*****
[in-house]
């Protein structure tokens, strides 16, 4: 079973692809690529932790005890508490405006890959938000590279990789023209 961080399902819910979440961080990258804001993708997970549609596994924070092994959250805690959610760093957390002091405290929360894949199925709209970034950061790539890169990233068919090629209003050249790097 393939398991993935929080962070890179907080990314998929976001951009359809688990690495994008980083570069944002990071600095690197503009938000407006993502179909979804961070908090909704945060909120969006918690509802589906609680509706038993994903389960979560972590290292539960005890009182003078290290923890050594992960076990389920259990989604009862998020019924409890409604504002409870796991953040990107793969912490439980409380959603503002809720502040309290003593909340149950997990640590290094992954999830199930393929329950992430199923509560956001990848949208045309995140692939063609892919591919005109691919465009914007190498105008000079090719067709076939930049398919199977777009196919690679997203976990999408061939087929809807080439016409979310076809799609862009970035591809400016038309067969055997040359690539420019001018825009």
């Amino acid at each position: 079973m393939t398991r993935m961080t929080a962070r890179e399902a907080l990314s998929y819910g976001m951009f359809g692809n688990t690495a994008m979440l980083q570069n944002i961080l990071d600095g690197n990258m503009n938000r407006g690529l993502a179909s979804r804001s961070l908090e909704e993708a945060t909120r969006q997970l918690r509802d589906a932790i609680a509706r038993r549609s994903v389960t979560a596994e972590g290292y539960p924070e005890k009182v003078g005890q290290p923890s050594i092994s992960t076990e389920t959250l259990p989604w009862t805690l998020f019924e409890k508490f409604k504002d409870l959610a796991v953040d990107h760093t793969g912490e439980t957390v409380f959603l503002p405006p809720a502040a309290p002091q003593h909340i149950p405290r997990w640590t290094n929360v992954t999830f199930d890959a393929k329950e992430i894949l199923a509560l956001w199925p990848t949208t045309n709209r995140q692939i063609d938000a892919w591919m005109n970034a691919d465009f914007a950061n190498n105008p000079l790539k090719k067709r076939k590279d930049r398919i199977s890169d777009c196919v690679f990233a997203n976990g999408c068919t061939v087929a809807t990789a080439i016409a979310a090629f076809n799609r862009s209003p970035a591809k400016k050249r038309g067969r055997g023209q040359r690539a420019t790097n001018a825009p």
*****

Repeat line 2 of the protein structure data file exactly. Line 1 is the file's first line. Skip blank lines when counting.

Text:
């Protein structure tokens, strides 16, 4: 079973692809690529932790005890508490405006890959938000590279990789023209 961080399902819910979440961080990258804001993708997970549609596994924070092994959250805690959610760093957390002091405290929360894949199925709209970034950061790539890169990233068919090629209003050249790097 393939398991993935929080962070890179907080990314998929976001951009359809688990690495994008980083570069944002990071600095690197503009938000407006993502179909979804961070908090909704945060909120969006918690509802589906609680509706038993994903389960979560972590290292539960005890009182003078290290923890050594992960076990389920259990989604009862998020019924409890409604504002409870796991953040990107793969912490439980409380959603503002809720502040309290003593909340149950997990640590290094992954999830199930393929329950992430199923509560956001990848949208045309995140692939063609892919591919005109691919465009914007190498105008000079090719067709076939930049398919199977777009196919690679997203976990999408061939087929809807080439016409979310076809799609862009970035591809400016038309067969055997040359690539420019001018825009």